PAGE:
Im going to be in Paris at the end of the month with my husband and two young adult children. I'm kind of paralyzed by all the choices and websites. Looking to crowd source 3 dinners. Mostly looking for bistro type places, more rustic, (think Diner or Marlow and Son as opposed fancy, modernist cuisine.) Are there any places that really stick out for you, my SE guru's? TIA
Going to Austin the beginning of November for a long weekend. I'm going to follow some of the recommendations on this site about food trucks, etc, but I'm wondering if anyone has other suggestions. TIA
My son just returned from South America with a huge jar of Dulce De Leche. Besides drizzling on ice cream, any other suggestions?
I have a wooden salad bowl that has turned rancid on me. It was seasoned with vegetable oil, but now it just smells bad. Any suggestions on how to restore it?
Quinoa, chickpeas, and shrimp are flavored with harissa and topped with crunchy cucumbers. Finished with some lemon and cilantro, it makes a quick and easy meal that comes together in less than 30 minutes, with minimal prep work to boot.
Chef Shai Zvibak soaks his dried chickpeas overnight, rinses them, then simmers them with baking soda "to accelerate the cooking" for five or six hours. He purées them with tahini—no olive oil—and some spices he brings over from Israel. He tops the finished hummus with warm spiced chickpeas, starchy fava beans, or spiced ground beef. Then he does it again two hours later.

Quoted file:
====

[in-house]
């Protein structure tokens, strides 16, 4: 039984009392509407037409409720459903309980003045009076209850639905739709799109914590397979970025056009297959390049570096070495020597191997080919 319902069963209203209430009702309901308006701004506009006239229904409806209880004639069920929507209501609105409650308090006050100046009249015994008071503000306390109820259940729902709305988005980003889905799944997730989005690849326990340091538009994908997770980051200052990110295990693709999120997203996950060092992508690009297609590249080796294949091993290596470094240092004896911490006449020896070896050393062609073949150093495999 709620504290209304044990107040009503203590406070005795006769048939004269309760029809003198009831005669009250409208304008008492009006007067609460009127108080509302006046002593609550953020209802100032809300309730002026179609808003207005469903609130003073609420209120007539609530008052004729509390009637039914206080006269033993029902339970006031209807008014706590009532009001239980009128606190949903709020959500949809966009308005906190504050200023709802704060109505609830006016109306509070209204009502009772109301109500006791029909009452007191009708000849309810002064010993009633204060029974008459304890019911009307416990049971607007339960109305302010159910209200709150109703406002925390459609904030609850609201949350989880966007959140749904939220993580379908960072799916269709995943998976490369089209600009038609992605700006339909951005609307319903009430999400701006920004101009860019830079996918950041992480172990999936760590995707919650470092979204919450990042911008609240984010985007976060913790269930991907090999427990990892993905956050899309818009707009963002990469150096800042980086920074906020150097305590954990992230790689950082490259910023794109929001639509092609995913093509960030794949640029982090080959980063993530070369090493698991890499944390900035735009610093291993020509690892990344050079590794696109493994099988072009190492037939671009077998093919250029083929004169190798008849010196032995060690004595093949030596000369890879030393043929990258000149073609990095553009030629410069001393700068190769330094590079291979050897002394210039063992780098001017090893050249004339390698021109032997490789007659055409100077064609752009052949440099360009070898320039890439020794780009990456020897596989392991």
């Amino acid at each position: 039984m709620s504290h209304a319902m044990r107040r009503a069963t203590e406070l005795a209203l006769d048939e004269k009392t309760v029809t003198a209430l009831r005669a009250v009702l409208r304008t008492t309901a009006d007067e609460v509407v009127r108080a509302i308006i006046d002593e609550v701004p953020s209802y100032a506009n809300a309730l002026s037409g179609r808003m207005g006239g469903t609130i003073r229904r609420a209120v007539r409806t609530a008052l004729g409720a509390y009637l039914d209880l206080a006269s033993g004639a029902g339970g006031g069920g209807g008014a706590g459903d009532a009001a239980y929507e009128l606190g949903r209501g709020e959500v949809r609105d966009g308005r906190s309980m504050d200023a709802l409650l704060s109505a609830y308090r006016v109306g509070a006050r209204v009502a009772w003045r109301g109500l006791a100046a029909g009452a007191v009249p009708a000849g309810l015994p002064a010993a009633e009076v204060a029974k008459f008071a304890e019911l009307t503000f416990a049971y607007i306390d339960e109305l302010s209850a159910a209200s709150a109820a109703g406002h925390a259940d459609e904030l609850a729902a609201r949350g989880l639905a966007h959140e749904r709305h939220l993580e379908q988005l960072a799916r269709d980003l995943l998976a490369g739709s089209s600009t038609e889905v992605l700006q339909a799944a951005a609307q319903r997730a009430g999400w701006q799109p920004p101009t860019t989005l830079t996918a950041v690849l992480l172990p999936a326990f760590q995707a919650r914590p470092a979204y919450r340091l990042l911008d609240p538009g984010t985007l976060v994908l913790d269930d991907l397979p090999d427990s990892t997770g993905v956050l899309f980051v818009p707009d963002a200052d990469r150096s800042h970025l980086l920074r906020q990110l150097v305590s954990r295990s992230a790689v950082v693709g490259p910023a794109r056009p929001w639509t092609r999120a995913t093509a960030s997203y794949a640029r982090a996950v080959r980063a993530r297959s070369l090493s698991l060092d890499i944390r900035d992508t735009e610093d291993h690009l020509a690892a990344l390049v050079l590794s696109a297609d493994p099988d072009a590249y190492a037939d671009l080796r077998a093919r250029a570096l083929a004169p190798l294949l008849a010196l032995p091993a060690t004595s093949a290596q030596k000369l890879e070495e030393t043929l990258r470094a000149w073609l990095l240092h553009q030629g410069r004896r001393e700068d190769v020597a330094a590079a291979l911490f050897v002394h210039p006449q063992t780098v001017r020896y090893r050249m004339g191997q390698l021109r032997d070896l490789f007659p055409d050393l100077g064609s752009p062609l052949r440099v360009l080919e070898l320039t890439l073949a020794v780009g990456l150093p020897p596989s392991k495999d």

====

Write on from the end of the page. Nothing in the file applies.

His Local 92 is an East Village hummus bar with aspirations beyond a hummus bar. There's a wine and cocktail list, appetizers, entrées of schnitzel and meatballs and fish. The roomy, casually pretty interior is a far cry from most of the city's cramped hummus and falafel shops, including Zvibak's own attractive but slender Hummus Shop on the Lower East Side. But it's the hummus, indeed made every two hours so it's always fresh, that keeps me coming back.
Anyone else love pesto as much as I do? This is an easy weeknight meal that can be thrown together quickly with just a few ingredients.
A good piece of salmon doesn't need much, in my opinion--I'm often happy with a sprinkling of salt and pepper and a beautifully caramelized exterior. So often, marinades with Asian flavors tend to overwhelm the flavor of fish, so that it's essentially a canvas and nothing else. Too much soy sauce and toasted sesame oil and everything pretty much tastes the same to me. Thankfully, that's not the case with this recipe.
Note: Read about the science behind the wings here....
I love peanut butter, I love meat, but for some reason if the two were put together, it's not going in my mouth. It came time to crush this peanut sauce aversion into oblivion, and these beef satay skewers did just the trick.